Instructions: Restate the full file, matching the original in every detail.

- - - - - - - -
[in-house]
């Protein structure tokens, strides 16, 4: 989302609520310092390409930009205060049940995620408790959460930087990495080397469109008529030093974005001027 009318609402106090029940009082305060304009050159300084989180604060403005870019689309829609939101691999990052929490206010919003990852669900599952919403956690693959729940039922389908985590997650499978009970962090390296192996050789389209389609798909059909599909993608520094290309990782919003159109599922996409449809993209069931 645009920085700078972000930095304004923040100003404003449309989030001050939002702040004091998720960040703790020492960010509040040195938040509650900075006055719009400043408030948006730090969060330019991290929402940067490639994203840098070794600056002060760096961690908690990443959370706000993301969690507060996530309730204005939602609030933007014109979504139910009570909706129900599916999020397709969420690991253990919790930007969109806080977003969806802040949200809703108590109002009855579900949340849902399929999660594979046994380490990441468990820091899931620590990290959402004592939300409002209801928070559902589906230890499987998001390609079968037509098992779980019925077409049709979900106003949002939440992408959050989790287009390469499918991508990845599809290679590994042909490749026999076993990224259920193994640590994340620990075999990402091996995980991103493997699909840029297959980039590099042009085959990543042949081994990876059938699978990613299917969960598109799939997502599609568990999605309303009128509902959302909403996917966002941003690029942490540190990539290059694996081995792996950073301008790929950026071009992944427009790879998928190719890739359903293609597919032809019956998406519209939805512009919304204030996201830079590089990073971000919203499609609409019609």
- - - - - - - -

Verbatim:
[in-house]
């Protein structure tokens, strides 16, 4: 989302609520310092390409930009205060049940995620408790959460930087990495080397469109008529030093974005001027 009318609402106090029940009082305060304009050159300084989180604060403005870019689309829609939101691999990052929490206010919003990852669900599952919403956690693959729940039922389908985590997650499978009970962090390296192996050789389209389609798909059909599909993608520094290309990782919003159109599922996409449809993209069931 645009920085700078972000930095304004923040100003404003449309989030001050939002702040004091998720960040703790020492960010509040040195938040509650900075006055719009400043408030948006730090969060330019991290929402940067490639994203840098070794600056002060760096961690908690990443959370706000993301969690507060996530309730204005939602609030933007014109979504139910009570909706129900599916999020397709969420690991253990919790930007969109806080977003969806802040949200809703108590109002009855579900949340849902399929999660594979046994380490990441468990820091899931620590990290959402004592939300409002209801928070559902589906230890499987998001390609079968037509098992779980019925077409049709979900106003949002939440992408959050989790287009390469499918991508990845599809290679590994042909490749026999076993990224259920193994640590994340620990075999990402091996995980991103493997699909840029297959980039590099042009085959990543042949081994990876059938699978990613299917969960598109799939997502599609568990999605309303009128509902959302909403996917966002941003690029942490540190990539290059694996081995792996950073301008790929950026071009992944427009790879998928190719890739359903293609597919032809019956998406519209939805512009919304204030996201830079590089990073971000919203499609609409019609």